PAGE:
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Beverage Company Uses RTLS to Turn Skaters Into Artists

As part of a campaign to advertise a Russian beer brand, skaters' movements were tracked on a Moscow ice rink, enabling them to create drawings they could display in real time on the rink's large video screen, and share on social media.
By Claire Swedberg

Once the skater was finished with her drawing, she could post the image on Facebook, or on Vkontakte, a European social-media network. The image of her drawing also included the Ochakovo beer logo, and could be displayed on the rink's large video screen. Skaters could opt to have their drawings displayed on the screen in real time, even while they were still in the process of skating. In that way, they and park visitors could watch the drawing in action.

During the two-week campaign, Panyov reports, hundreds of individuals used the system, about 50 of whom shared their drawings on social media. However, the main source of advertising was YouTube. Great Advertising took a video of the system in use by a variety of users, and posted the result on YouTube, where it that has garnered more than one million hits to date.

The movements of each participating skater were converted into an image that could be displayed in real time on a large video screen mounted next to the rink.
At present, Panyov says, Navigine is in discussions with Great Advertising about launching similar ad campaigns for other brands. In the meantime, Navigine is meeting with several advertising companies, brands and retailers, as well as technology providers, regarding U.S.-based solutions. In addition to the unnamed New York City park, for which several brands are considering advertising, some retailers and shopping malls are contemplating using the technology to bring content to shoppers based on their location, he adds.

The system was installed within a very short timeframe, and had to be robust enough to operate in Moscow's notoriously cold weather. Panyov says the company sought hardware that could operate under windy, snowy and frigid conditions, with temperatures around -30 degrees Celsius (-22 degrees Fahrenheit).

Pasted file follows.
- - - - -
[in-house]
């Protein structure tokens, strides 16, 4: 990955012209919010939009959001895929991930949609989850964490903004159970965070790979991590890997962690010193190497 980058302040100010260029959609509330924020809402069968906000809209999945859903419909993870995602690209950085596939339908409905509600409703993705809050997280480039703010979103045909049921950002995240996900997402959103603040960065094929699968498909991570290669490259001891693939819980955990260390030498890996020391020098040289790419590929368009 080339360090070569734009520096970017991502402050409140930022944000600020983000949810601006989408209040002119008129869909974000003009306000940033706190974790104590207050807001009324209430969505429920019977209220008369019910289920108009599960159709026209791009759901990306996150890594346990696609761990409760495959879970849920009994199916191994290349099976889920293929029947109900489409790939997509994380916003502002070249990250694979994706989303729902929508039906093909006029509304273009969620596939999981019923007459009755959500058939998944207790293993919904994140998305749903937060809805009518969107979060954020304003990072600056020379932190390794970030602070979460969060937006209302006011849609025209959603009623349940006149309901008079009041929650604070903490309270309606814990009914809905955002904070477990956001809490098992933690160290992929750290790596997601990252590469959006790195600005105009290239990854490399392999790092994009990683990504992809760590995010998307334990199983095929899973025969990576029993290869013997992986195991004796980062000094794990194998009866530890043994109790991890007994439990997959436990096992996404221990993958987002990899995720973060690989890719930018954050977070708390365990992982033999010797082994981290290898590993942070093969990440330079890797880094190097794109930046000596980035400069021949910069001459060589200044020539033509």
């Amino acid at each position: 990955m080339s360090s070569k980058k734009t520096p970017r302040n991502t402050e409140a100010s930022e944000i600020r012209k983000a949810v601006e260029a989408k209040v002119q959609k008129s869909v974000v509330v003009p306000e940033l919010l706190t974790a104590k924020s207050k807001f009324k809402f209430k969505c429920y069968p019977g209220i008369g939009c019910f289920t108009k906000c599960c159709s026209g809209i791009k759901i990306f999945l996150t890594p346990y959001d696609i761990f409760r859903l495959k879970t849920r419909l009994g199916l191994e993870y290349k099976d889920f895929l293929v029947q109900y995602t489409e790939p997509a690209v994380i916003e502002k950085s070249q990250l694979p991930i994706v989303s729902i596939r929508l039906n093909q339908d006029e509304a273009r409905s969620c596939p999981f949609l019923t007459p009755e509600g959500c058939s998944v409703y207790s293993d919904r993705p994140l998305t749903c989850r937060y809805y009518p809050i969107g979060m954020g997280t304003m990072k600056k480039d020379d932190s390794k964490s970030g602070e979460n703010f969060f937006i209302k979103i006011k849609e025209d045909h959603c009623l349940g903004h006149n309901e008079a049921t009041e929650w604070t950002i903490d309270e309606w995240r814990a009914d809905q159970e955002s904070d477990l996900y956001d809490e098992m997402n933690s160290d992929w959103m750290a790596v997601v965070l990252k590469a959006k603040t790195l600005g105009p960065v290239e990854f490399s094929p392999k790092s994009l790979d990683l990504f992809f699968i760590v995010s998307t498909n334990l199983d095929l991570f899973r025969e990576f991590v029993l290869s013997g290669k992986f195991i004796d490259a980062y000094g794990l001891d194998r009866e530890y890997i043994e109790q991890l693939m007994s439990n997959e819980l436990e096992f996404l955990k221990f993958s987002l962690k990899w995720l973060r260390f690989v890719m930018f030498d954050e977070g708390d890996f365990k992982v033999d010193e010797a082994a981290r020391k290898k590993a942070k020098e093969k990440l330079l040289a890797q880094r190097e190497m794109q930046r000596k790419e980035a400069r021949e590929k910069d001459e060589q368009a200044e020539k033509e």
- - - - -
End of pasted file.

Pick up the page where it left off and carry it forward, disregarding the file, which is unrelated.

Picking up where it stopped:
Navigine's Oleg Demidov (left) and Alexey Panyov in New York City's Time Square.
Navigine's engineers took a train to Quuppa's facility in Helsinki and picked up the beacon tags and Locators, then installed the hardware themselves. "We try to make tools for easy deployment," explains Fabio Belloni, one of Quuppa's cofounders and the company's chief customer officer. The Navigine's deployment, he says, illustrates how flexible Quuppa's technology can be, making it possible for systems integrators and users to be innovative. "They are using location data to build an experience," he states. "Finally, people are putting themselves out of the box. We think of ourselves as enablers for innovation."

According to Belloni, the Quuppa technology can be easily installed. The company's QPE software asks what kind of environment is being used, the number of Locators being deployed and the height of objects being tracked, and enables a user to import a map. The QPE software measures the angles of the beacons' transmissions as received by the Locators, and that information can be forwarded to a systems integrator's own software (for the Ochakovo campaign, that would be Navigine's and Mobecan's software).

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